A “blackout” happens when alcohol inhibits the brain’s memory-making process. A person is fully conscious while blackout, but their brain cannot form memories of what is happening.
- A blackout is not passing out: a passed out person is unconscious.
- Blackouts can be fragmentary, which is when some memories are not formed (colloquially referred to as a “brownout”). An “en bloc” blackout is a full loss of memory over an extended period of time.
- During a blackout, a person is still active and making decisions. Since they are fully conscious, it is hard to tell if they are experiencing a blackout.
- University policy holds all students responsible for their actions, whether under the influence or not, including their actions while experiencing a blackout.
Risk factors for a blackout
Blackouts are associated with a rapid rise in BAC. They do not only occur at extremely high BACs, but have been reported to happen at BACs as low as 0.07.
These behaviors will increase the likelihood of a blackout:
- Drinking on an empty stomach
- Drinking too much too fast
- Drinking high-proof alcohol (i.e. hard liquor)
Prevent a blackout
- Choose not to drink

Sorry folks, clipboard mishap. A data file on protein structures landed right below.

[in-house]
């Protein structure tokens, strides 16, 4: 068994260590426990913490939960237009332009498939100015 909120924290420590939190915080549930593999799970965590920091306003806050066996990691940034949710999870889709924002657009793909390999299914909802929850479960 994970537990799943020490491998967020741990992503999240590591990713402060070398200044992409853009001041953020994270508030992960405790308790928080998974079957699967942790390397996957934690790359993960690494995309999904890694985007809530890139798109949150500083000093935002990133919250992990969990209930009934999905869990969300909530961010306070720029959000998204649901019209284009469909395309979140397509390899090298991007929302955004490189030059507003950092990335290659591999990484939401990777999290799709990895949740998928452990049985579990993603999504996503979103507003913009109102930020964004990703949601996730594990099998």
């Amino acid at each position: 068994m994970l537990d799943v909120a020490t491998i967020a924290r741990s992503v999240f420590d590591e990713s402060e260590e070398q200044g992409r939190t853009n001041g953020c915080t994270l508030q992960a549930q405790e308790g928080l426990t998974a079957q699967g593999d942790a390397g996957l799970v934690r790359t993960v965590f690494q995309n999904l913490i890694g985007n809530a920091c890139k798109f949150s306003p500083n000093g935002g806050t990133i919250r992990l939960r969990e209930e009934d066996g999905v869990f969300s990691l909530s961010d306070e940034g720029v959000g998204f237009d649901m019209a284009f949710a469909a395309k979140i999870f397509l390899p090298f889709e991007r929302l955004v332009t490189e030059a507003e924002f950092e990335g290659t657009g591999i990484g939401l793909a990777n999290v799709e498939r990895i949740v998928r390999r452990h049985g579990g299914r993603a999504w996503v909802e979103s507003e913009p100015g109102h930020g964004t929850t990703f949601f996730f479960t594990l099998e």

- Eat, hydrate, and pace to keep your BAC below a 0.06
Cause for concern
Experiencing a blackout is a sign of concerning alcohol use.
If you are concerned about your alcohol use, consider scheduling a meeting with a BASICS provider.
BASICS is a free and confidential educational program where you can explore your drinking behaviors in a non-confrontational manner with a skilled provider. With the BASICS provider, you will collaboratively discuss your alcohol use, explore the consequences of your drinking-related choices and plan how you might reduce future risks.
If you are concerned about a friend's alcohol use, you can suggest that they check out BASICS. You can also learn more about how to talk to someone whose drinking concerns you.
Dewey, J. (2015). Blackouts. In S. Martin (Ed.), The SAGE encyclopedia of alcohol: Social, cultural, and historical perspectives. (Vol. 2, pp. 271-274). Thousand Oaks, CA: SAGE Publications, Inc. doi: http://dx.doi.org/10.4135/9781483331096.n88
Lee, H., Roh, S., & Kim, D. J. (2009). Alcohol-Induced Blackout. International Journal of Environmental Research and Public Health, 6(11), 2783–2792. http://doi.org/10.3390/ijerph6112783
White, A. M. (2003). What happened? alcohol, memory blackouts, and the brain. Alcohol Research and Health, 27(2), 186-96. Retrieved from http://search.proquest.com/docview/222387750?accountid=13314